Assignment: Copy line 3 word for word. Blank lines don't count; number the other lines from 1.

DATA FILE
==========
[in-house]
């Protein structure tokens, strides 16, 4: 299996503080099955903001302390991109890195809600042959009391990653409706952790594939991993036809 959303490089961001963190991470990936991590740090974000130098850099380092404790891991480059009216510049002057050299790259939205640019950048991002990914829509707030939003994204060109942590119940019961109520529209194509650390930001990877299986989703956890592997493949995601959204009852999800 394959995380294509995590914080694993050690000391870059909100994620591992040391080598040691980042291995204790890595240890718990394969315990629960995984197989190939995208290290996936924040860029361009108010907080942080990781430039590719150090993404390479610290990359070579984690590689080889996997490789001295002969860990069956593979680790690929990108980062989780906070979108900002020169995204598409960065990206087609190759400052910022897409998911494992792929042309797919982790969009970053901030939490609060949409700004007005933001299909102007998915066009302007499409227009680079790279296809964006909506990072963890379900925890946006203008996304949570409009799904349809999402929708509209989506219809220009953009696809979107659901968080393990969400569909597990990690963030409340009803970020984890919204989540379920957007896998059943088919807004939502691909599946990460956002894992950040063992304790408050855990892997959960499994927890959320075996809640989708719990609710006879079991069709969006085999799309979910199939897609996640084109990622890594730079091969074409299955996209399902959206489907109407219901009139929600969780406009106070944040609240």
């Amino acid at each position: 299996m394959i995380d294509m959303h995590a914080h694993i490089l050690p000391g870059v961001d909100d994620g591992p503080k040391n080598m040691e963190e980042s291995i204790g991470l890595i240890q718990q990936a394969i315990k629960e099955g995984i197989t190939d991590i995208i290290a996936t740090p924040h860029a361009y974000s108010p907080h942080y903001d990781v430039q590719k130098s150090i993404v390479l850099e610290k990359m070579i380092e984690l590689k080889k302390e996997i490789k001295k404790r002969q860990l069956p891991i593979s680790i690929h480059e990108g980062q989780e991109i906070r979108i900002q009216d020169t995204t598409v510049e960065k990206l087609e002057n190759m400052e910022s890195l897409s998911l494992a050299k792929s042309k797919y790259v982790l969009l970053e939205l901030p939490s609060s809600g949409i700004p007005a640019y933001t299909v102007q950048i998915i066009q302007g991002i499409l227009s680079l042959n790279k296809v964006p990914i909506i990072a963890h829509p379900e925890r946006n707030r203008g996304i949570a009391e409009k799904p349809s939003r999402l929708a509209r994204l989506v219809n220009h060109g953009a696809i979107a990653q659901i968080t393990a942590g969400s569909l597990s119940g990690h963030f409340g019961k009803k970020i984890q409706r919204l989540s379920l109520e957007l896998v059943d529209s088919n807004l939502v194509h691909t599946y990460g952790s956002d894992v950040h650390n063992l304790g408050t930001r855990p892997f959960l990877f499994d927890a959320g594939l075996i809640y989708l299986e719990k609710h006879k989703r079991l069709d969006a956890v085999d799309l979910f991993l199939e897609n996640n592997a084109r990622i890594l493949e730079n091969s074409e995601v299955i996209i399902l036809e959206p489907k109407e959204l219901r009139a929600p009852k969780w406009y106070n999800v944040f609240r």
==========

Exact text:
């Amino acid at each position: 299996m394959i995380d294509m959303h995590a914080h694993i490089l050690p000391g870059v961001d909100d994620g591992p503080k040391n080598m040691e963190e980042s291995i204790g991470l890595i240890q718990q990936a394969i315990k629960e099955g995984i197989t190939d991590i995208i290290a996936t740090p924040h860029a361009y974000s108010p907080h942080y903001d990781v430039q590719k130098s150090i993404v390479l850099e610290k990359m070579i380092e984690l590689k080889k302390e996997i490789k001295k404790r002969q860990l069956p891991i593979s680790i690929h480059e990108g980062q989780e991109i906070r979108i900002q009216d020169t995204t598409v510049e960065k990206l087609e002057n190759m400052e910022s890195l897409s998911l494992a050299k792929s042309k797919y790259v982790l969009l970053e939205l901030p939490s609060s809600g949409i700004p007005a640019y933001t299909v102007q950048i998915i066009q302007g991002i499409l227009s680079l042959n790279k296809v964006p990914i909506i990072a963890h829509p379900e925890r946006n707030r203008g996304i949570a009391e409009k799904p349809s939003r999402l929708a509209r994204l989506v219809n220009h060109g953009a696809i979107a990653q659901i968080t393990a942590g969400s569909l597990s119940g990690h963030f409340g019961k009803k970020i984890q409706r919204l989540s379920l109520e957007l896998v059943d529209s088919n807004l939502v194509h691909t599946y990460g952790s956002d894992v950040h650390n063992l304790g408050t930001r855990p892997f959960l990877f499994d927890a959320g594939l075996i809640y989708l299986e719990k609710h006879k989703r079991l069709d969006a956890v085999d799309l979910f991993l199939e897609n996640n592997a084109r990622i890594l493949e730079n091969s074409e995601v299955i996209i399902l036809e959206p489907k109407e959204l219901r009139a929600p009852k969780w406009y106070n999800v944040f609240r």